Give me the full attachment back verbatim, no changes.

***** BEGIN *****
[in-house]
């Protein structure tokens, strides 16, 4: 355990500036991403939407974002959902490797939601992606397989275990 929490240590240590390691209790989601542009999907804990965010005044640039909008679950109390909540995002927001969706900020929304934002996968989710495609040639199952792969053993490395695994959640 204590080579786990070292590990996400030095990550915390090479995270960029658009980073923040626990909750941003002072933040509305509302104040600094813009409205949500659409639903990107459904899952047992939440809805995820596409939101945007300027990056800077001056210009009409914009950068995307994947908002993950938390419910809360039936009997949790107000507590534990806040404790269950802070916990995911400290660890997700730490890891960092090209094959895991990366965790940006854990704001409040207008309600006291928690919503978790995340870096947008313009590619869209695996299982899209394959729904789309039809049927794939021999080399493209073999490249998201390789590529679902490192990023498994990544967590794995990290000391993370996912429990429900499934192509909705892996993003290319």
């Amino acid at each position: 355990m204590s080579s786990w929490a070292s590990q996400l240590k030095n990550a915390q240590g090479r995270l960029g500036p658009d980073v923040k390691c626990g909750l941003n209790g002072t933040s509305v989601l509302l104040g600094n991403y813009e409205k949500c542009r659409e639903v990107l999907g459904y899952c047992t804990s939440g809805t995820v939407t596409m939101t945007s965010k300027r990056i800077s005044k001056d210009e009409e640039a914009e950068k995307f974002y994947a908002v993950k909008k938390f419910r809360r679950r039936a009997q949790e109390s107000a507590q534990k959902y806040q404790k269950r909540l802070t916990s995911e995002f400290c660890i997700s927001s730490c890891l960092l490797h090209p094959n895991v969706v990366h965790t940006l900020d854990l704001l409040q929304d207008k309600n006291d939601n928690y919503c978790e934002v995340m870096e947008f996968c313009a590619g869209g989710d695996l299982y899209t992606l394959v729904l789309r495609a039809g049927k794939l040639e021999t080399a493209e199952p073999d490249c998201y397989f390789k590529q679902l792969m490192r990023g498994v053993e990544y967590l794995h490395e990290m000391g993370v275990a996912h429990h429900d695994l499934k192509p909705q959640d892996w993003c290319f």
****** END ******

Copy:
[in-house]
């Protein structure tokens, strides 16, 4: 355990500036991403939407974002959902490797939601992606397989275990 929490240590240590390691209790989601542009999907804990965010005044640039909008679950109390909540995002927001969706900020929304934002996968989710495609040639199952792969053993490395695994959640 204590080579786990070292590990996400030095990550915390090479995270960029658009980073923040626990909750941003002072933040509305509302104040600094813009409205949500659409639903990107459904899952047992939440809805995820596409939101945007300027990056800077001056210009009409914009950068995307994947908002993950938390419910809360039936009997949790107000507590534990806040404790269950802070916990995911400290660890997700730490890891960092090209094959895991990366965790940006854990704001409040207008309600006291928690919503978790995340870096947008313009590619869209695996299982899209394959729904789309039809049927794939021999080399493209073999490249998201390789590529679902490192990023498994990544967590794995990290000391993370996912429990429900499934192509909705892996993003290319």
């Amino acid at each position: 355990m204590s080579s786990w929490a070292s590990q996400l240590k030095n990550a915390q240590g090479r995270l960029g500036p658009d980073v923040k390691c626990g909750l941003n209790g002072t933040s509305v989601l509302l104040g600094n991403y813009e409205k949500c542009r659409e639903v990107l999907g459904y899952c047992t804990s939440g809805t995820v939407t596409m939101t945007s965010k300027r990056i800077s005044k001056d210009e009409e640039a914009e950068k995307f974002y994947a908002v993950k909008k938390f419910r809360r679950r039936a009997q949790e109390s107000a507590q534990k959902y806040q404790k269950r909540l802070t916990s995911e995002f400290c660890i997700s927001s730490c890891l960092l490797h090209p094959n895991v969706v990366h965790t940006l900020d854990l704001l409040q929304d207008k309600n006291d939601n928690y919503c978790e934002v995340m870096e947008f996968c313009a590619g869209g989710d695996l299982y899209t992606l394959v729904l789309r495609a039809g049927k794939l040639e021999t080399a493209e199952p073999d490249c998201y397989f390789k590529q679902l792969m490192r990023g498994v053993e990544y967590l794995h490395e990290m000391g993370v275990a996912h429990h429900d695994l499934k192509p909705q959640d892996w993003c290319f």